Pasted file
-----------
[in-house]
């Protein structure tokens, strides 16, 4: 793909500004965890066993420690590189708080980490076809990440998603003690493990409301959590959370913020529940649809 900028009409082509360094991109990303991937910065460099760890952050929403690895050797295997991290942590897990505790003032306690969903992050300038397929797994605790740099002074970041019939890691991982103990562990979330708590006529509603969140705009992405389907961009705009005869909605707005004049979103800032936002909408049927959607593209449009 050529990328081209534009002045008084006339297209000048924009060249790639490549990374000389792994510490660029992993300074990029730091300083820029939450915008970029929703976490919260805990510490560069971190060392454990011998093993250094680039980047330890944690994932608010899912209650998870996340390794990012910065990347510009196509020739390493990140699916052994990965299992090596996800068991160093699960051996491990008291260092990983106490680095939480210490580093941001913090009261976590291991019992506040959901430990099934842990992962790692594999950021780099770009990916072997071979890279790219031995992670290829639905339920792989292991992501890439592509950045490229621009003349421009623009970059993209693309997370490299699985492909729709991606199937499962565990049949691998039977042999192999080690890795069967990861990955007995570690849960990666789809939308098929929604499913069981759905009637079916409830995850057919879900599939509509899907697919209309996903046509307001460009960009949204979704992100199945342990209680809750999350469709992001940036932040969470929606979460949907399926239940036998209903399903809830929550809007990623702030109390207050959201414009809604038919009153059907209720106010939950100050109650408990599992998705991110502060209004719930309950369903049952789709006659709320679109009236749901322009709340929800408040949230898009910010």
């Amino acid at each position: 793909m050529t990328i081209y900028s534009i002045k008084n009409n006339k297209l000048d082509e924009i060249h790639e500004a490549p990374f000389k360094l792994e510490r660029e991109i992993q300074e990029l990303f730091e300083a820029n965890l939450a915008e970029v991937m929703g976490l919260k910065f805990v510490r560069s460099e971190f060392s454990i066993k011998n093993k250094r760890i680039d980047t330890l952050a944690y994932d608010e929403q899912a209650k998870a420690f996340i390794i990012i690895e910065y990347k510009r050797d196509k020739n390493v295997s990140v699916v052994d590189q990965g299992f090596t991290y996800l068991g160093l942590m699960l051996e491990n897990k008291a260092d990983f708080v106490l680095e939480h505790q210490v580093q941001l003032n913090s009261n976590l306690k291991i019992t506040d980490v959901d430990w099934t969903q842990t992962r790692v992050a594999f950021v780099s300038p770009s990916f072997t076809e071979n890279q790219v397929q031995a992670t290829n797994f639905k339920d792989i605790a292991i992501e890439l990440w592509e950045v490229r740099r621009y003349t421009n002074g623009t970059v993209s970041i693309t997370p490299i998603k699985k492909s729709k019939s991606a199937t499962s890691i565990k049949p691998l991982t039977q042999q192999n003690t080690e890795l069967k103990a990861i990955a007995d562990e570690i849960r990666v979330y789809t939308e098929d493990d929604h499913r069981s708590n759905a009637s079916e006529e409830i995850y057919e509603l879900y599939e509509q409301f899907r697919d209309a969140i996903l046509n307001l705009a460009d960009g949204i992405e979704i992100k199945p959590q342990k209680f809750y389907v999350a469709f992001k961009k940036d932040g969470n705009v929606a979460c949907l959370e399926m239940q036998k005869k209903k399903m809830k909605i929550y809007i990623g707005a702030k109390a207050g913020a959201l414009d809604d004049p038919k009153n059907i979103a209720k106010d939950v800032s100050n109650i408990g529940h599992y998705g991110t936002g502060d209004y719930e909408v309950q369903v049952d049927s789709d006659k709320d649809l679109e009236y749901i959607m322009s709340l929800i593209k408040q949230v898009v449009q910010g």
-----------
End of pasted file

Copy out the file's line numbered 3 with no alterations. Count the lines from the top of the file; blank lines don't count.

């Amino acid at each position: 793909m050529t990328i081209y900028s534009i002045k008084n009409n006339k297209l000048d082509e924009i060249h790639e500004a490549p990374f000389k360094l792994e510490r660029e991109i992993q300074e990029l990303f730091e300083a820029n965890l939450a915008e970029v991937m929703g976490l919260k910065f805990v510490r560069s460099e971190f060392s454990i066993k011998n093993k250094r760890i680039d980047t330890l952050a944690y994932d608010e929403q899912a209650k998870a420690f996340i390794i990012i690895e910065y990347k510009r050797d196509k020739n390493v295997s990140v699916v052994d590189q990965g299992f090596t991290y996800l068991g160093l942590m699960l051996e491990n897990k008291a260092d990983f708080v106490l680095e939480h505790q210490v580093q941001l003032n913090s009261n976590l306690k291991i019992t506040d980490v959901d430990w099934t969903q842990t992962r790692v992050a594999f950021v780099s300038p770009s990916f072997t076809e071979n890279q790219v397929q031995a992670t290829n797994f639905k339920d792989i605790a292991i992501e890439l990440w592509e950045v490229r740099r621009y003349t421009n002074g623009t970059v993209s970041i693309t997370p490299i998603k699985k492909s729709k019939s991606a199937t499962s890691i565990k049949p691998l991982t039977q042999q192999n003690t080690e890795l069967k103990a990861i990955a007995d562990e570690i849960r990666v979330y789809t939308e098929d493990d929604h499913r069981s708590n759905a009637s079916e006529e409830i995850y057919e509603l879900y599939e509509q409301f899907r697919d209309a969140i996903l046509n307001l705009a460009d960009g949204i992405e979704i992100k199945p959590q342990k209680f809750y389907v999350a469709f992001k961009k940036d932040g969470n705009v929606a979460c949907l959370e399926m239940q036998k005869k209903k399903m809830k909605i929550y809007i990623g707005a702030k109390a207050g913020a959201l414009d809604d004049p038919k009153n059907i979103a209720k106010d939950v800032s100050n109650i408990g529940h599992y998705g991110t936002g502060d209004y719930e909408v309950q369903v049952d049927s789709d006659k709320d649809l679109e009236y749901i959607m322009s709340l929800i593209k408040q949230v898009v449009q910010g």